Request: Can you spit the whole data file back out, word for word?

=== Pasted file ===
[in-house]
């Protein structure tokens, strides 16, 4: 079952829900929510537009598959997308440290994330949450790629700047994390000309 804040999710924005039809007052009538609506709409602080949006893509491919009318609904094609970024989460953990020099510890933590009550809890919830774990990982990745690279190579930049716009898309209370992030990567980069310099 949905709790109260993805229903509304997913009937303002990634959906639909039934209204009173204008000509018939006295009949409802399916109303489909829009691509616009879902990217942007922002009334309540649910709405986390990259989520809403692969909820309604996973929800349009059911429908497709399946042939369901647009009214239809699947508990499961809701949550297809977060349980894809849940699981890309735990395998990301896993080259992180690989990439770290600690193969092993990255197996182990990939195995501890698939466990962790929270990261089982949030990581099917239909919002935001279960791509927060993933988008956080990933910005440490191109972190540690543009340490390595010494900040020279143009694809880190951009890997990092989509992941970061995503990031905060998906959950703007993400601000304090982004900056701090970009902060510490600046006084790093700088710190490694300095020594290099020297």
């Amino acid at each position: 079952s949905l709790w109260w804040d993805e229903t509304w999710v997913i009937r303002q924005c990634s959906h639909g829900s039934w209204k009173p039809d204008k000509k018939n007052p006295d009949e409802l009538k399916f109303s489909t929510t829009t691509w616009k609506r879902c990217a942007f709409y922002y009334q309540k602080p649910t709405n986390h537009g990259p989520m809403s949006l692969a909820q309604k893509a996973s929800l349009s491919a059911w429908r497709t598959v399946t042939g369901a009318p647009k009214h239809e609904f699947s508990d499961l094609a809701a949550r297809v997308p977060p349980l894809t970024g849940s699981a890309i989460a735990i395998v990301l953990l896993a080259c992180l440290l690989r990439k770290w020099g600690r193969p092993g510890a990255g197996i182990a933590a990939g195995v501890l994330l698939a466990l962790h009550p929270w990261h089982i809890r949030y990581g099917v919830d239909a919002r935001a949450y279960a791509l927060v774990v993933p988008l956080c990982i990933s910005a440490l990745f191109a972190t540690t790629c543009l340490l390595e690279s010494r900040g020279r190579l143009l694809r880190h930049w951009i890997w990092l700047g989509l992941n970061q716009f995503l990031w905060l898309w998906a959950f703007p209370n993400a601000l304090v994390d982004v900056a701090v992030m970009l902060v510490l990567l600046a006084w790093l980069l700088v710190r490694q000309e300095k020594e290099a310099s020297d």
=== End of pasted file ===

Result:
[in-house]
């Protein structure tokens, strides 16, 4: 079952829900929510537009598959997308440290994330949450790629700047994390000309 804040999710924005039809007052009538609506709409602080949006893509491919009318609904094609970024989460953990020099510890933590009550809890919830774990990982990745690279190579930049716009898309209370992030990567980069310099 949905709790109260993805229903509304997913009937303002990634959906639909039934209204009173204008000509018939006295009949409802399916109303489909829009691509616009879902990217942007922002009334309540649910709405986390990259989520809403692969909820309604996973929800349009059911429908497709399946042939369901647009009214239809699947508990499961809701949550297809977060349980894809849940699981890309735990395998990301896993080259992180690989990439770290600690193969092993990255197996182990990939195995501890698939466990962790929270990261089982949030990581099917239909919002935001279960791509927060993933988008956080990933910005440490191109972190540690543009340490390595010494900040020279143009694809880190951009890997990092989509992941970061995503990031905060998906959950703007993400601000304090982004900056701090970009902060510490600046006084790093700088710190490694300095020594290099020297």
């Amino acid at each position: 079952s949905l709790w109260w804040d993805e229903t509304w999710v997913i009937r303002q924005c990634s959906h639909g829900s039934w209204k009173p039809d204008k000509k018939n007052p006295d009949e409802l009538k399916f109303s489909t929510t829009t691509w616009k609506r879902c990217a942007f709409y922002y009334q309540k602080p649910t709405n986390h537009g990259p989520m809403s949006l692969a909820q309604k893509a996973s929800l349009s491919a059911w429908r497709t598959v399946t042939g369901a009318p647009k009214h239809e609904f699947s508990d499961l094609a809701a949550r297809v997308p977060p349980l894809t970024g849940s699981a890309i989460a735990i395998v990301l953990l896993a080259c992180l440290l690989r990439k770290w020099g600690r193969p092993g510890a990255g197996i182990a933590a990939g195995v501890l994330l698939a466990l962790h009550p929270w990261h089982i809890r949030y990581g099917v919830d239909a919002r935001a949450y279960a791509l927060v774990v993933p988008l956080c990982i990933s910005a440490l990745f191109a972190t540690t790629c543009l340490l390595e690279s010494r900040g020279r190579l143009l694809r880190h930049w951009i890997w990092l700047g989509l992941n970061q716009f995503l990031w905060l898309w998906a959950f703007p209370n993400a601000l304090v994390d982004v900056a701090v992030m970009l902060v510490l990567l600046a006084w790093l980069l700088v710190r490694q000309e300095k020594e290099a310099s020297d």